I think we can all agree that Mila Kunis is awesome, but even world famous movie stars have to deal with gender bias at work. Kunis opened up about the sexism she's faced during her career in Hollywood in an essay for A Plus.
In the essay, Kunis writes about an incident where a producer told her she'd "never work in this town again" after she refused to pose semi-nude for the cover of a men's magazine to promote their film. (Was this producer a cliché character in a movie about the golden days of Hollywood? Perhaps.) Kunis recalls:
I was livid, I felt objectified, and for the first time in my career I said "no." And guess what? The world didn't end. The film made a lot of money and I did work in this town again, and again, and again. What this producer may never realize is that he spoke aloud the exact fear every woman feels when confronted with gender bias in the workplace.
Kunis goes on to detail other instances of gender bias she's experienced over the course of her career, including an email chain while her production company was pitching a show to networks in which a producer referred to her as "One of the biggest actors in Hollywood and soon to be Ashton's wife and baby mama."
Kunis felt that his emphasis on Ashton "reduced my value to nothing more than my relationship to a successful man and my ability to bear children."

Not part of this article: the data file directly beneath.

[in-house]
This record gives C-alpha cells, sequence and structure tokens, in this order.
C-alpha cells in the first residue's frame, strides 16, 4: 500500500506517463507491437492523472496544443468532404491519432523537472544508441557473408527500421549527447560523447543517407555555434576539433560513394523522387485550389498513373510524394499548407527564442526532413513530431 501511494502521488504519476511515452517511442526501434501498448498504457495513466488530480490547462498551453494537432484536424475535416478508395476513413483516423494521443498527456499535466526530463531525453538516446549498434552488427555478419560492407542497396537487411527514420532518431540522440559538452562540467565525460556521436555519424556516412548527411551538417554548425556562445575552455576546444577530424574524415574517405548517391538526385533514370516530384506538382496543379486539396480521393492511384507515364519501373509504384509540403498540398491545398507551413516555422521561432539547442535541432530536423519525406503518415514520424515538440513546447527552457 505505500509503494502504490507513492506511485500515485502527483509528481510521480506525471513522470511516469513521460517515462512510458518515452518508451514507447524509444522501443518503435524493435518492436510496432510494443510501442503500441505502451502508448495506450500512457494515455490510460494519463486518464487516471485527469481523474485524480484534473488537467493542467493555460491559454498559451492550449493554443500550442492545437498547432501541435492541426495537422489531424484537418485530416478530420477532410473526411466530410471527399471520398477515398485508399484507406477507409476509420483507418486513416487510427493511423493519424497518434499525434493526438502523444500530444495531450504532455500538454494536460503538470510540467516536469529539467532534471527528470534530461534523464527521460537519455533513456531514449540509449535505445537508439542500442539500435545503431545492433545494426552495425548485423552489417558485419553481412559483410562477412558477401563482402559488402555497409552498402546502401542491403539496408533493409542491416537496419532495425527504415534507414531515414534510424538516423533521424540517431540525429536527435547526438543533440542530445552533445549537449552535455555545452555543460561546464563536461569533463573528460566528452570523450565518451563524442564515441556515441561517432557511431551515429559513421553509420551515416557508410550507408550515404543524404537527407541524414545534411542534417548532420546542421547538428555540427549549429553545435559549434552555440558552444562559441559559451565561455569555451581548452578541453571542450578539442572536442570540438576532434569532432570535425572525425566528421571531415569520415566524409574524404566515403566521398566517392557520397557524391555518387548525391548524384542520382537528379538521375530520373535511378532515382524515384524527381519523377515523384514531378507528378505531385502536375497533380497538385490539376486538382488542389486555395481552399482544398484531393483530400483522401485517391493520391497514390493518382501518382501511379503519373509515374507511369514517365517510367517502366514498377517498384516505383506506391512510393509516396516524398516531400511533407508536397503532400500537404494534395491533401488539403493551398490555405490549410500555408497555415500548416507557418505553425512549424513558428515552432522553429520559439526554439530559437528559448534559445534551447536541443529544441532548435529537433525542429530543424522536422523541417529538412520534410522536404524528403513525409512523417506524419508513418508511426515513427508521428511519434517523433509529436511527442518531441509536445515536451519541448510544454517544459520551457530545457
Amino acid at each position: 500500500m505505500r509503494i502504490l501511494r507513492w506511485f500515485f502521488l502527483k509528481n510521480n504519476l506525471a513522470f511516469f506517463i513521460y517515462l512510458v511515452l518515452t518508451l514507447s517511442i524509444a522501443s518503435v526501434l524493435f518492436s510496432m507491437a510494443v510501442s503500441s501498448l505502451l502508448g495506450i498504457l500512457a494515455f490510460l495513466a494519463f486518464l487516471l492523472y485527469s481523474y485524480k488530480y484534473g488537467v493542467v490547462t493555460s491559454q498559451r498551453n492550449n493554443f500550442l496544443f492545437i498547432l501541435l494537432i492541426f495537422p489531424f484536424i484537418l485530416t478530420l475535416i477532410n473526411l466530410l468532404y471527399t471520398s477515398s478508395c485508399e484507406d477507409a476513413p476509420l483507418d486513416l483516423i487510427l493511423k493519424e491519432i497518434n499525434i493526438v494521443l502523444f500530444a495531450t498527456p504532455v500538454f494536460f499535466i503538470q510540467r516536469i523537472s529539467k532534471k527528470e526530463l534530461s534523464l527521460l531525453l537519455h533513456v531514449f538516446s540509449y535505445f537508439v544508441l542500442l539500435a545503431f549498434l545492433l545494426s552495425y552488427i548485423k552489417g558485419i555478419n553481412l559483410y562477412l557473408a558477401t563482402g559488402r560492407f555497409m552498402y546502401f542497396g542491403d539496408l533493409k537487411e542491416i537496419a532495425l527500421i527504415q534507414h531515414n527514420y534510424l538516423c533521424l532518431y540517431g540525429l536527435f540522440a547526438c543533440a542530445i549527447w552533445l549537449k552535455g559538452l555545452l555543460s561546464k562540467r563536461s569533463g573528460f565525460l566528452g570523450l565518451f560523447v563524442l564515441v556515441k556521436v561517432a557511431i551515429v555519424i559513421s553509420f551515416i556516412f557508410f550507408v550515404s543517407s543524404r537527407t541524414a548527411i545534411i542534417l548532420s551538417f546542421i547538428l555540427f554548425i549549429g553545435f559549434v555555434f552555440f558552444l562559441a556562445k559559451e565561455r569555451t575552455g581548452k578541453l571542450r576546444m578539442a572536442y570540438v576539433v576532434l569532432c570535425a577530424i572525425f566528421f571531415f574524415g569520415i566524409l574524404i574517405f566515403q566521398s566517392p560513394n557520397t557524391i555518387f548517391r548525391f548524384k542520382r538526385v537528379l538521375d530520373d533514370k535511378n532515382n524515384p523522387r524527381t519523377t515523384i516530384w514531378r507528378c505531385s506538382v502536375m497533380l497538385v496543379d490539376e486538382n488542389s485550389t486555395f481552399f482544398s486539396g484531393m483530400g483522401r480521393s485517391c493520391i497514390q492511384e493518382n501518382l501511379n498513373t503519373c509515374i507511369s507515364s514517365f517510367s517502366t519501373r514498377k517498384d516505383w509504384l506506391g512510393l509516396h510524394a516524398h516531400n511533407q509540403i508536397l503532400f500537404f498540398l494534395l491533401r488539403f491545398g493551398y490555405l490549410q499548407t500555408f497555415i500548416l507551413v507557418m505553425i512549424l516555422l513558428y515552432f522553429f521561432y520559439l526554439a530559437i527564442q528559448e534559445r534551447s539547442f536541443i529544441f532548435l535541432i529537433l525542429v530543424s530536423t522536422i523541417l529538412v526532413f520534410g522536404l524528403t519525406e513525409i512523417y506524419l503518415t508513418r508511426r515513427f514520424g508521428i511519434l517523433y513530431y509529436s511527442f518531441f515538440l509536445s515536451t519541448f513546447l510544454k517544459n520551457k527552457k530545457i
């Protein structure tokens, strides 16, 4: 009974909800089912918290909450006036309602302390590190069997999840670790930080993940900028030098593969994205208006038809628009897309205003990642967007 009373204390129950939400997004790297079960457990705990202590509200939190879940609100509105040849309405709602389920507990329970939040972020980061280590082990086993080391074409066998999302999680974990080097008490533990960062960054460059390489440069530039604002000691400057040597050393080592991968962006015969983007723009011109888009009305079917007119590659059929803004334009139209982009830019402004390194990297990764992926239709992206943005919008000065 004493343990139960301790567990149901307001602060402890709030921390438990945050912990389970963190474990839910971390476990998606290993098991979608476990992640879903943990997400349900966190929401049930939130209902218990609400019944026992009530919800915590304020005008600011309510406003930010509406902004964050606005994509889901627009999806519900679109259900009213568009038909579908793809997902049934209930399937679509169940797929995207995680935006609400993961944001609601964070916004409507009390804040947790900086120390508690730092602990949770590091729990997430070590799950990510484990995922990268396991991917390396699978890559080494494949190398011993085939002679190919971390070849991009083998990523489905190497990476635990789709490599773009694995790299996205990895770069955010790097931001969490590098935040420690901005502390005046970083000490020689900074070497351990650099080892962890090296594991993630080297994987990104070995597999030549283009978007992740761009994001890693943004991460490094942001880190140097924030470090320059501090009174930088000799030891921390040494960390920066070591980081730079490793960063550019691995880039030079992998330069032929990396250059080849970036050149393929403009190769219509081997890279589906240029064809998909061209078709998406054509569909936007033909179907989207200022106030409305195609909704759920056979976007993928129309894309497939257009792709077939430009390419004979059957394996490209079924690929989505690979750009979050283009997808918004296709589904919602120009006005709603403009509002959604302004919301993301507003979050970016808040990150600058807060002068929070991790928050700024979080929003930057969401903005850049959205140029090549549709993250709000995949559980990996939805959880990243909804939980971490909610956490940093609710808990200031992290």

She admits that this was just one small, seemingly harmless comment, but points out that "it's these very comments that women deal with day in and day out in offices, on calls, and in emails — microaggressions that devalue the contributions and worth of hard-working women."
Kunis also points out that many women don't speak up when they experience this subtle sexism because they're afraid of compromising their success or being labeled "a bitch." But as Mila puts it, quite frankly, the expectation that women in the workforce should "play by the rules of the boy's club" is "bullshit!"
"I'm done compromising; even more so, I'm done with being compromised," she says.
Amen, sister. You can read her entire essay here.